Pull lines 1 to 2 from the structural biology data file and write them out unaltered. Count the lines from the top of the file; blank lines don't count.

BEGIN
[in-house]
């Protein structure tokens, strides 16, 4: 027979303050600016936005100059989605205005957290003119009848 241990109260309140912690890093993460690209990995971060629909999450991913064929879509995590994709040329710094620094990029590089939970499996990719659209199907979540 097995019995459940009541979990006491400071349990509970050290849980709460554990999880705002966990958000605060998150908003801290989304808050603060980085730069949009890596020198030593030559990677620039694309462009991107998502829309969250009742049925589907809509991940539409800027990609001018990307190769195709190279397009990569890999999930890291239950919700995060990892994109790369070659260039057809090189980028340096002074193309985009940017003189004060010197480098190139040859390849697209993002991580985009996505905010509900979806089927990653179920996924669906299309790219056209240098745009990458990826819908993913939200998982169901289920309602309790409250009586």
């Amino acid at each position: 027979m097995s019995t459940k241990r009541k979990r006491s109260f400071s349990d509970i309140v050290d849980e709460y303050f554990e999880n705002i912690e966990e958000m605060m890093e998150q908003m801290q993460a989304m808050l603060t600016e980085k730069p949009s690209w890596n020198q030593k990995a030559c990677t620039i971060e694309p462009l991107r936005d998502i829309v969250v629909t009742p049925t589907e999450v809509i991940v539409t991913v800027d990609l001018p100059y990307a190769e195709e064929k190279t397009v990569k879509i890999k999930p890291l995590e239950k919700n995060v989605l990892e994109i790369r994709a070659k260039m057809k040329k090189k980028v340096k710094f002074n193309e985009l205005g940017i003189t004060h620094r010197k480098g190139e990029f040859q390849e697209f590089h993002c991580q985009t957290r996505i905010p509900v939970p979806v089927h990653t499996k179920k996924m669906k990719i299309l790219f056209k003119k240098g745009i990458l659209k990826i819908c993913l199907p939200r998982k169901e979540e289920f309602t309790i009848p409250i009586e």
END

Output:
[in-house]
């Protein structure tokens, strides 16, 4: 027979303050600016936005100059989605205005957290003119009848 241990109260309140912690890093993460690209990995971060629909999450991913064929879509995590994709040329710094620094990029590089939970499996990719659209199907979540 097995019995459940009541979990006491400071349990509970050290849980709460554990999880705002966990958000605060998150908003801290989304808050603060980085730069949009890596020198030593030559990677620039694309462009991107998502829309969250009742049925589907809509991940539409800027990609001018990307190769195709190279397009990569890999999930890291239950919700995060990892994109790369070659260039057809090189980028340096002074193309985009940017003189004060010197480098190139040859390849697209993002991580985009996505905010509900979806089927990653179920996924669906299309790219056209240098745009990458990826819908993913939200998982169901289920309602309790409250009586």